(TS)

(Bloomberg) –Gilead Sciences Inc. generated $2.27 billion in sales for Sovaldi – an extremely expensive hepatitis C pill – in the first quarter.

Analysts say the huge early sales raise questions about whether insurers can do much to hold back use of the drug.

Each pill has a retail price of $1,000. A typical patient will need to take 84 pills over a 12-week course of treatment.

Gilead – a major maker of HIV drugs as well as the source of Sovaldi — reported a total of $5 billion in first-quarter revenue.

The Sovaldi sales were “above even the high end of buy-side expectations,” Mark Schoenebaum, an analyst with ISI Group L.L.C., said in a note to clients.

Schoenebaum called the Sovaldi launch the best drug introduction in history.

The cost of Sovaldi has attracted scrutiny from health insurers and lawmakers.

Pharmacy benefit managers including Express Scripts Holding Co. have said they may try to start a price war once competing medicines from AbbVie Inc. and Merck & Co. reach the market.

CVS Caremark Corp., the second-biggest pharmacy manager, has said it might try to slow down the use of the drug.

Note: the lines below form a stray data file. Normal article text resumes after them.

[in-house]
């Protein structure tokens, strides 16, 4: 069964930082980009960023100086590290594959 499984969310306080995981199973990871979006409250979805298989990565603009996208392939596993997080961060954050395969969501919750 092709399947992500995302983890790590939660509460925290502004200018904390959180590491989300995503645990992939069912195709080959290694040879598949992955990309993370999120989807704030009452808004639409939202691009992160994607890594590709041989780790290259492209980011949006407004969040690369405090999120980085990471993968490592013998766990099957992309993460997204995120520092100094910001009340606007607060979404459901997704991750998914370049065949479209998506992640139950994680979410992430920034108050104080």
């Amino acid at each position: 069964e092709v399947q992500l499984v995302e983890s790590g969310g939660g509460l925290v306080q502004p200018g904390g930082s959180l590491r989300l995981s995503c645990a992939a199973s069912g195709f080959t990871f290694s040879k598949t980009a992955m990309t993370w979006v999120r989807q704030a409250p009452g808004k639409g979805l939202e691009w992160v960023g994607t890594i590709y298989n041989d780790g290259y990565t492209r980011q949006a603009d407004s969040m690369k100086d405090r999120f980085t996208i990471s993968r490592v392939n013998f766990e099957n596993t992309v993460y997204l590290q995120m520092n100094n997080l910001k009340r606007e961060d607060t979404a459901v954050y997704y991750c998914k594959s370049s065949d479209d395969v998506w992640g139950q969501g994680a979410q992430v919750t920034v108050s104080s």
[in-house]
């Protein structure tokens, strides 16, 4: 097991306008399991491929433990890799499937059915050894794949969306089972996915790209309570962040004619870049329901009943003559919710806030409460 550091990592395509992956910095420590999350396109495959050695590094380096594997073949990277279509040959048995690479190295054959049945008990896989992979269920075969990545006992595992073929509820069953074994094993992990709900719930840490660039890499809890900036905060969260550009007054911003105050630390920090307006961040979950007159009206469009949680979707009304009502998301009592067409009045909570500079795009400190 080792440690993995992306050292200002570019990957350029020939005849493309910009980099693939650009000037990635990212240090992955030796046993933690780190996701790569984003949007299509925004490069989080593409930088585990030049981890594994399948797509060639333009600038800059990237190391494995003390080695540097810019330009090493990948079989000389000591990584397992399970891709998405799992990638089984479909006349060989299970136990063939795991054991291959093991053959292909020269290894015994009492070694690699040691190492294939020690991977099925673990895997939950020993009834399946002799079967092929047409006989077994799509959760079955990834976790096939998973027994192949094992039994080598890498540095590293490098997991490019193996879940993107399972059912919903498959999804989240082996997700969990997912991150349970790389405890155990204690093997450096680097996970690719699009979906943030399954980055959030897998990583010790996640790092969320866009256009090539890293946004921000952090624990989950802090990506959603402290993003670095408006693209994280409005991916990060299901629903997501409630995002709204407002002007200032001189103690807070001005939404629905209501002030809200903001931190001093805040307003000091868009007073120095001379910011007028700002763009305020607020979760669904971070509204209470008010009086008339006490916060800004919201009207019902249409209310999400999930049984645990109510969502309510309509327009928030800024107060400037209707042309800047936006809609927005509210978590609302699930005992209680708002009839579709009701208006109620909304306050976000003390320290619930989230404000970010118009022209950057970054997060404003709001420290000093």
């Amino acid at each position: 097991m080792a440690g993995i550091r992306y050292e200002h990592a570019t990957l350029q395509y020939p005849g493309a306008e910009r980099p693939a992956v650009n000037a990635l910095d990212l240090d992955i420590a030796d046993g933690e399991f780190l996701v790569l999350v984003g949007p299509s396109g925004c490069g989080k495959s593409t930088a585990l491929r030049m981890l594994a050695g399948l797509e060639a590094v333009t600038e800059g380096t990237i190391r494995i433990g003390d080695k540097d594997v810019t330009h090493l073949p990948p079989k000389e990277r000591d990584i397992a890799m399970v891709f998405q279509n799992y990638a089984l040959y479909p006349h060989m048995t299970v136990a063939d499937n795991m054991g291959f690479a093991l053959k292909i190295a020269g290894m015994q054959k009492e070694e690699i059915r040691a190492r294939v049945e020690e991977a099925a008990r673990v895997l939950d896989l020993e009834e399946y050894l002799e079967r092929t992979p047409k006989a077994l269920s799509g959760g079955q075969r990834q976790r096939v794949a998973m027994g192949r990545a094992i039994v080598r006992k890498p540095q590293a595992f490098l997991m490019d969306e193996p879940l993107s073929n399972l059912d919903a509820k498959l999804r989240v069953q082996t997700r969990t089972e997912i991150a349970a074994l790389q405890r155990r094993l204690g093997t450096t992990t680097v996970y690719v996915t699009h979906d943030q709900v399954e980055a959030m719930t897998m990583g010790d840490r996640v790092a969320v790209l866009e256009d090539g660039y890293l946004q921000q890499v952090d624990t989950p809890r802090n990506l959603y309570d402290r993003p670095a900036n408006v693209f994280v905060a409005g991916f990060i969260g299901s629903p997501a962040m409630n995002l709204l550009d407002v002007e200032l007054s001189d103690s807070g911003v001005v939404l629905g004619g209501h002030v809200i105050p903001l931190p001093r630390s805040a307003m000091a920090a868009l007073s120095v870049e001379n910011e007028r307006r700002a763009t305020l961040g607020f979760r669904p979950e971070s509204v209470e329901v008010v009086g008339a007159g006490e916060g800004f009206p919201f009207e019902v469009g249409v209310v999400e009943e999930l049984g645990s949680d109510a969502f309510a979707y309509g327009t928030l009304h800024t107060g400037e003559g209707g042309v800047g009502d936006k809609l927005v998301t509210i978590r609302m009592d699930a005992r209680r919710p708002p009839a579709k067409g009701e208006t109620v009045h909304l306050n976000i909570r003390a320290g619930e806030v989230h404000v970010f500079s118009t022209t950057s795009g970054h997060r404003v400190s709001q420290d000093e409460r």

About 30,000 patients have started on the medicine, company executives said on the call. Some of the sales came from distributors building inventory, Gilead said.

Analysts are predicting Sovaldi will generate about $12 billion in sales in 2017.

“There’s no doubt this is a tremendously impressive drug launch,” Marshall Gordon, an investor with ClearBridge Investments L.L.C., said in a telephone interview. “But everybody knows that, and there’s limited visibility on the sustainability of it.”

Gilead will use the cash it generates from hepatitis C to accelerate share buybacks, and it won’t rush to acquire companies or new drugs, company executives said.

“Just because we have more money available doesn’t mean we’re going to spend it,” said Norbert Bischofberger, Gilead’s head of research and development.

See also:

 

Copyright 2018 Bloomberg. All rights reserved. This material may not be published, broadcast, rewritten, or redistributed.